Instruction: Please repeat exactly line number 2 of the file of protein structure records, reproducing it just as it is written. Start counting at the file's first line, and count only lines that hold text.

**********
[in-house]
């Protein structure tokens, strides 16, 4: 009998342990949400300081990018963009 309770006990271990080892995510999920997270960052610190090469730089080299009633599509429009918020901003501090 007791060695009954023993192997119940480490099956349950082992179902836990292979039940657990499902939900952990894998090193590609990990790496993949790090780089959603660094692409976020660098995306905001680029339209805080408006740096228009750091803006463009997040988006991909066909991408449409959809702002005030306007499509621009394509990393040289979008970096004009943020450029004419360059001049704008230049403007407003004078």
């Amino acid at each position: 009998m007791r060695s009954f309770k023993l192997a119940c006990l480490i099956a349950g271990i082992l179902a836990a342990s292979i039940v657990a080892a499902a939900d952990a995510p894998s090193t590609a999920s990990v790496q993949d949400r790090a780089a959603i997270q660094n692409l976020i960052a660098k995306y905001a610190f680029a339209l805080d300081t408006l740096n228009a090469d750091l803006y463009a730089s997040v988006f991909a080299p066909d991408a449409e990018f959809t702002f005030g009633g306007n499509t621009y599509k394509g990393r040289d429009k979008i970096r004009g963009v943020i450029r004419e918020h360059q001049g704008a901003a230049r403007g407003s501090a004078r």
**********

């Protein structure tokens, strides 16, 4: 009998342990949400300081990018963009 309770006990271990080892995510999920997270960052610190090469730089080299009633599509429009918020901003501090 007791060695009954023993192997119940480490099956349950082992179902836990292979039940657990499902939900952990894998090193590609990990790496993949790090780089959603660094692409976020660098995306905001680029339209805080408006740096228009750091803006463009997040988006991909066909991408449409959809702002005030306007499509621009394509990393040289979008970096004009943020450029004419360059001049704008230049403007407003004078």